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Getting Ready to Go: Disaster-Preparedness and the Disabled

The Mayo Clinic has published a good list of safety tips for helping anyone disabled quickly prepare to escape their homes in the event of an emergency: a fire, a flood, a tornado, for example – and there are others.  The list is a timely reminder for us all to think ahead and plan for the unexpected.   And once again, planning for an emergency is not negative thinking or nerdy.  It’s smart and responsible.

Those of us with disabilities know only too well that preparing for emergencies and disasters is way more involved than it would be for the able-bodied.  But involved or complicated most certainly does not mean impossible.  And as clinical nurse specialist Lisa Beck said in a Mayo Clinic news release,

As we learned during Hurricane Katrina and other natural disasters, persons with disabilities need to consider a number of different factors, such as identifying who is in their support system, special transportation needs and what supplies to include in their emergency-preparedness kits.

Here are some suggestions for getting ready to get ready and go:

  • Practice getting out of the house quickly, at least twice a year.  Every three or four months is probably better.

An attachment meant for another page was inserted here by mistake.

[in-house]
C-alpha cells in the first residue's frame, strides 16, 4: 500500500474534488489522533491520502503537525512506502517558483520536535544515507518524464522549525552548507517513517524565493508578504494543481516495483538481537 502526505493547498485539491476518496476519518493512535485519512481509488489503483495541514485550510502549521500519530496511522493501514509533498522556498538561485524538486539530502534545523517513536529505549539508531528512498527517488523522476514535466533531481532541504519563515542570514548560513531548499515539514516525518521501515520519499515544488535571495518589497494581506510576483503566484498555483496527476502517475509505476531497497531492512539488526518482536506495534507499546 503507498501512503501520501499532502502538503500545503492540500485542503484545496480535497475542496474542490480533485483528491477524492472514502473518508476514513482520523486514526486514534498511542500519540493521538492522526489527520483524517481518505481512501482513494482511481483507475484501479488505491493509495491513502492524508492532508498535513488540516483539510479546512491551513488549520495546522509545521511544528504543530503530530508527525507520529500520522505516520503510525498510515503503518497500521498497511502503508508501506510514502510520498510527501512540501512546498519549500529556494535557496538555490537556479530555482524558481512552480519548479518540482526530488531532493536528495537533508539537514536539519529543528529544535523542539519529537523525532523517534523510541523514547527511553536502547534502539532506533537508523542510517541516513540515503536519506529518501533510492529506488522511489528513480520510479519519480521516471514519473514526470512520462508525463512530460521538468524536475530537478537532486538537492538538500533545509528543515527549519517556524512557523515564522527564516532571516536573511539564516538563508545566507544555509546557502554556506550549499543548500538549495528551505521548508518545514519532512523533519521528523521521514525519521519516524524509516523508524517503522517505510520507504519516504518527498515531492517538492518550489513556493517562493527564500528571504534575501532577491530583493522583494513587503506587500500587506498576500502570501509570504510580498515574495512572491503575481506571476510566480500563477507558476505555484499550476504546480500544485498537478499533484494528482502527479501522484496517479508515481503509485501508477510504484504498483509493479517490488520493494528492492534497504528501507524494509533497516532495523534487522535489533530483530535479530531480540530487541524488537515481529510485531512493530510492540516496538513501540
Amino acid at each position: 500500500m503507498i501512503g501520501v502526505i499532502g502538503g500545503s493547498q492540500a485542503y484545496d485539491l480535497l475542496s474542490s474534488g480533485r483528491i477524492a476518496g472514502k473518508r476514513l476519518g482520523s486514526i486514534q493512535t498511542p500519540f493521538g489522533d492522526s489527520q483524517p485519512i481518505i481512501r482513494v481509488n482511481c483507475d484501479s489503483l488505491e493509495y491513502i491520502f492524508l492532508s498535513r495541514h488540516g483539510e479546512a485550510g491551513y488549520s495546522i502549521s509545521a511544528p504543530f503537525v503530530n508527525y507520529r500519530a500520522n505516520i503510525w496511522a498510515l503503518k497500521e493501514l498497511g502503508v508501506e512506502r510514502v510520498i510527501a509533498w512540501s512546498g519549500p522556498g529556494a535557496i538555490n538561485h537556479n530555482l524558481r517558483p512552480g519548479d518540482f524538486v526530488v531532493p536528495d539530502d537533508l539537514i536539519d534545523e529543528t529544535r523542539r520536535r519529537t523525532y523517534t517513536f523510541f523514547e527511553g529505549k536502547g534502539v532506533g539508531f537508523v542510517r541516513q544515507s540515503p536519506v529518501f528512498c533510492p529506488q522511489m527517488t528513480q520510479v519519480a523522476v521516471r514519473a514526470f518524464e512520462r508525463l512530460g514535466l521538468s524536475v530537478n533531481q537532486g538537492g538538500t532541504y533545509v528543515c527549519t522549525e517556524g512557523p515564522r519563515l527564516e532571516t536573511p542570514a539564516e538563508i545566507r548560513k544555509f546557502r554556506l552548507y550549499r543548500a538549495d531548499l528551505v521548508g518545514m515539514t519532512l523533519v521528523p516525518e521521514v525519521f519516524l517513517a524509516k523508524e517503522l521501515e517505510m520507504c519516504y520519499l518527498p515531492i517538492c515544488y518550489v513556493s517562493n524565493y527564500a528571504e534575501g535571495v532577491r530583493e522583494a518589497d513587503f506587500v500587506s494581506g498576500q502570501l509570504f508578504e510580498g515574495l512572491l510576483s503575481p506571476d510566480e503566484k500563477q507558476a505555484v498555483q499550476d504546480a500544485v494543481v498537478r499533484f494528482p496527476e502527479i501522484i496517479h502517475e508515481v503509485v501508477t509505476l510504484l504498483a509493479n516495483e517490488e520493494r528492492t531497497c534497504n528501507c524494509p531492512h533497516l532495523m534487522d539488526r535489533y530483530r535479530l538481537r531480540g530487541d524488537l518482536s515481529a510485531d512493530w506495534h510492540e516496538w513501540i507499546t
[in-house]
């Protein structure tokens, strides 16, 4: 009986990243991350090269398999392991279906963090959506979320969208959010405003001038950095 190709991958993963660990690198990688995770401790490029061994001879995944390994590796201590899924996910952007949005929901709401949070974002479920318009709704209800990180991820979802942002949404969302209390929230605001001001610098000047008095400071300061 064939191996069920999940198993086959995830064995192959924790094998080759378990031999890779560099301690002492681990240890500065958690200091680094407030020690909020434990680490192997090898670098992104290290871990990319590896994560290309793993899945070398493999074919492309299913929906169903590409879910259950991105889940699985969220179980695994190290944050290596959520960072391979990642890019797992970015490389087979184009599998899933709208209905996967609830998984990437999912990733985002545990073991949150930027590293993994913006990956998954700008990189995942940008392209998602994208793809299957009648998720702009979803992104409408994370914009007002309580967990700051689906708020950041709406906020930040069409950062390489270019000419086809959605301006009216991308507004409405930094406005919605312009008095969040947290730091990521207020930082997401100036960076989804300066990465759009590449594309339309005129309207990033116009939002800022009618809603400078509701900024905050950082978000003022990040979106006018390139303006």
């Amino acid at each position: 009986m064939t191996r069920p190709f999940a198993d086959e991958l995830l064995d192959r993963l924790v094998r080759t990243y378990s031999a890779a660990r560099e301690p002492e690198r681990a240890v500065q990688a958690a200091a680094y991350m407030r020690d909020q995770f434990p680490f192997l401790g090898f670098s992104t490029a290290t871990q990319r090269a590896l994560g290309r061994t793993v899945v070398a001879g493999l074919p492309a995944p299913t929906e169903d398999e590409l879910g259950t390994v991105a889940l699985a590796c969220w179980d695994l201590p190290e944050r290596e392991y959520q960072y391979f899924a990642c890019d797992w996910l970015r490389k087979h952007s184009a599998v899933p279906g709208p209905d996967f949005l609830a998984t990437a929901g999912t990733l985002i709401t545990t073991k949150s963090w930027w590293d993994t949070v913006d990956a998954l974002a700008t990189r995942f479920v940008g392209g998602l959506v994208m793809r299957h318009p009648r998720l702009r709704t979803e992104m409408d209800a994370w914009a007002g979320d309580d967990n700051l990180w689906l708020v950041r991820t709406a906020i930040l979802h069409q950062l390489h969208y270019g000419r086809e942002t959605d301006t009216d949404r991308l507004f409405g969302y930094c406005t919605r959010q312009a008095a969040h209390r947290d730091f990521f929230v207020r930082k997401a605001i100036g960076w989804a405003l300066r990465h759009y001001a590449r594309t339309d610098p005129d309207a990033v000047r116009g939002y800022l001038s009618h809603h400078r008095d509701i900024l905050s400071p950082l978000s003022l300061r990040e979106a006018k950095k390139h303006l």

• Discuss in detail any special needs with a local emergency-medical-services provider.  And be sure to check back in and update them should anything in your condition or circumstances change.
  • Plan exactly where to go for shelter and how to get there.  Write down the instructions and store them with your preparedness kit,  and practice the trip a few times.  Consider alternate routes in case roads are blocked for any reason.  Work with those individuals  who may need to provide you with any assistance in this contingency.
  • Put together an emergency-preparedness kit that can last 24 to 48 hours.  Include in it such things as medication lists, contact numbers, medications, catheter supplies and a first-aid kit.
  • Plan about shelter and supplies for your service animal.
If you know of a neighbor, colleague or fellow parishioner who is elderly, alone or disabled, be sure to take the time to find out about their emergency plans well before any disaster event and offer what assistance you can.  Remember, too, to check on anyone coping with the aftereffects of chemotherapy or surgery, or recovering from any other serious illness or mishap.  Once again, Hurricane Katrina taught us all how quickly and completely services and systems can fail in the face of the unanticipated.  We need to help each other out – no invitation required. 
Special thanks Mayo Clinic News Release, 2012.

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